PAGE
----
Mattia Samory


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People Make Better Edits: Measuring the Efficacy of LLM-Generated Counterfactually Augmented Data for Harmful Language Detection
Indira Sen | Dennis Assenmacher | Mattia Samory | Isabelle Augenstein | Wil Aalst | Claudia Wagner
Proceedings of the 2023 Conference on Empirical Methods in Natural Language Processing

NLP models are used in a variety of critical social computing tasks, such as detecting sexist, racist, or otherwise hateful content. Therefore, it is imperative that these models are robust to spurious features. Past work has attempted to tackle such spurious features using training data augmentation, including Counterfactually Augmented Data (CADs). CADs introduce minimal changes to existing training data points and flip their labels; training on them may reduce model dependency on spurious features. However, manually generating CADs can be time-consuming and expensive. Hence in this work, we assess if this task can be automated using generative NLP models. We automatically generate CADs using Polyjuice, ChatGPT, and Flan-T5, and evaluate their usefulness in improving model robustness compared to manually-generated CADs. By testing both model performance on multiple out-of-domain test sets and individual data point efficacy, our results show that while manual CADs are still the most effective, CADs generated by ChatGPT come a close second. One key reason for the lower performance of automated methods is that the changes they introduce are often insufficient to flip the original label.


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Counterfactually Augmented Data and Unintended Bias: The Case of Sexism and Hate Speech Detection
Indira Sen | Mattia Samory | Claudia Wagner | Isabelle Augenstein
Proceedings of the 2022 Conference of the North American Chapter of the Association for Computational Linguistics: Human Language Technologies

Counterfactually Augmented Data (CAD) aims to improve out-of-domain generalizability, an indicator of model robustness. The improvement is credited to promoting core features of the construct over spurious artifacts that happen to correlate with it. Yet, over-relying on core features may lead to unintended model bias. Especially, construct-driven CAD—perturbations of core features—may induce models to ignore the context in which core features are used. Here, we test models for sexism and hate speech detection on challenging data: non-hate and non-sexist usage of identity and gendered terms. On these hard cases, models trained on CAD, especially construct-driven CAD, show higher false positive rates than models trained on the original, unperturbed data. Using a diverse set of CAD—construct-driven and construct-agnostic—reduces such unintended bias.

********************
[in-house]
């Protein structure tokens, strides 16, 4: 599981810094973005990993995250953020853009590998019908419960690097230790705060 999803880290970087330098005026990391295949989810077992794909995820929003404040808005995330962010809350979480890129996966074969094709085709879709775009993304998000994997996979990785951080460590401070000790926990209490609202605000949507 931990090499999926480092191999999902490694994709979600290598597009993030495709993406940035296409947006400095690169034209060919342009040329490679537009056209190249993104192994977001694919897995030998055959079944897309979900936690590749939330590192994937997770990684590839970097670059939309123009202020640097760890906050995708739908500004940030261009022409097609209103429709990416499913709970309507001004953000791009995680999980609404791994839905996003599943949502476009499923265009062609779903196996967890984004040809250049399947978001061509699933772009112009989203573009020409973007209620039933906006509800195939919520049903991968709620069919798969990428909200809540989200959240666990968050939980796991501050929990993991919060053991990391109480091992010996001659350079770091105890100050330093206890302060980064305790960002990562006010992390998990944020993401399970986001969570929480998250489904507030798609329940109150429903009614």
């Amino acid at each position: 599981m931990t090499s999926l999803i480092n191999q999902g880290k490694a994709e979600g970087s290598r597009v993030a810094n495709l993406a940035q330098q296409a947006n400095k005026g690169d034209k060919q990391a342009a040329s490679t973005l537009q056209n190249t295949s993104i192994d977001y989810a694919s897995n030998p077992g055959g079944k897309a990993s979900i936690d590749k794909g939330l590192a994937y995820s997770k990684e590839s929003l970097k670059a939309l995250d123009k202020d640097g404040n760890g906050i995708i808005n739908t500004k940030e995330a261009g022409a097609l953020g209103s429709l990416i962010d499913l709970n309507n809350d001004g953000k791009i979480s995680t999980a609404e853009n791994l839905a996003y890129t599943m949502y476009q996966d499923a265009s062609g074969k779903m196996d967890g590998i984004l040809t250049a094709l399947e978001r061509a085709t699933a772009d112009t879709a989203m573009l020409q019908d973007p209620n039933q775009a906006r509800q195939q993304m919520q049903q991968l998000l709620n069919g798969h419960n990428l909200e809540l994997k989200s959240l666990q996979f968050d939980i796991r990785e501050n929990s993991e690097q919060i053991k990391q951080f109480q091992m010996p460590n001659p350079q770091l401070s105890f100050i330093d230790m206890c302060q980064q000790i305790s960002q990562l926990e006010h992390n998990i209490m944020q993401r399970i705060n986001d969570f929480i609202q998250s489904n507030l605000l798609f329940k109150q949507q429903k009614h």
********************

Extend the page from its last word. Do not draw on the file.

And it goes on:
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SemEval-2022 Task 8: Multilingual news article similarity
Xi Chen | Ali Zeynali | Chico Camargo | Fabian Flöck | Devin Gaffney | Przemyslaw Grabowicz | Scott Hale | David Jurgens | Mattia Samory
Proceedings of the 16th International Workshop on Semantic Evaluation (SemEval-2022)

Thousands of new news articles appear daily in outlets in different languages. Understanding which articles refer to the same story can not only improve applications like news aggregation but enable cross-linguistic analysis of media consumption and attention. However, assessing the similarity of stories in news articles is challenging due to the different dimensions in which a story might vary, e.g., two articles may have substantial textual overlap but describe similar events that happened years apart. To address this challenge, we introduce a new dataset of nearly 10,000 news article pairs spanning 18 language combinations annotated for seven dimensions of similarity as SemEval 2022 Task 8. Here, we present an overview of the task, the best performing submissions, and the frontiers and challenges for measuring multilingual news article similarity. While the participants of this SemEval task contributed very strong models, achieving up to 0.818 correlation with gold standard labels across languages, human annotators are capable of reaching higher correlations, suggesting space for further progress.


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How Does Counterfactually Augmented Data Impact Models for Social Computing Constructs?
Indira Sen | Mattia Samory | Fabian Flöck | Claudia Wagner | Isabelle Augenstein
Proceedings of the 2021 Conference on Empirical Methods in Natural Language Processing

As NLP models are increasingly deployed in socially situated settings such as online abusive content detection, it is crucial to ensure that these models are robust. One way of improving model robustness is to generate counterfactually augmented data (CAD) for training models that can better learn to distinguish between core features and data artifacts. While models trained on this type of data have shown promising out-of-domain generalizability, it is still unclear what the sources of such improvements are. We investigate the benefits of CAD for social NLP models by focusing on three social computing constructs — sentiment, sexism, and hate speech. Assessing the performance of models trained with and without CAD across different types of datasets, we find that while models trained on CAD show lower in-domain performance, they generalize better out-of-domain. We unpack this apparent discrepancy using machine explanations and find that CAD reduces model reliance on spurious features. Leveraging a novel typology of CAD to analyze their relationship with model performance, we find that CAD which acts on the construct directly or a diverse set of CAD leads to higher performance.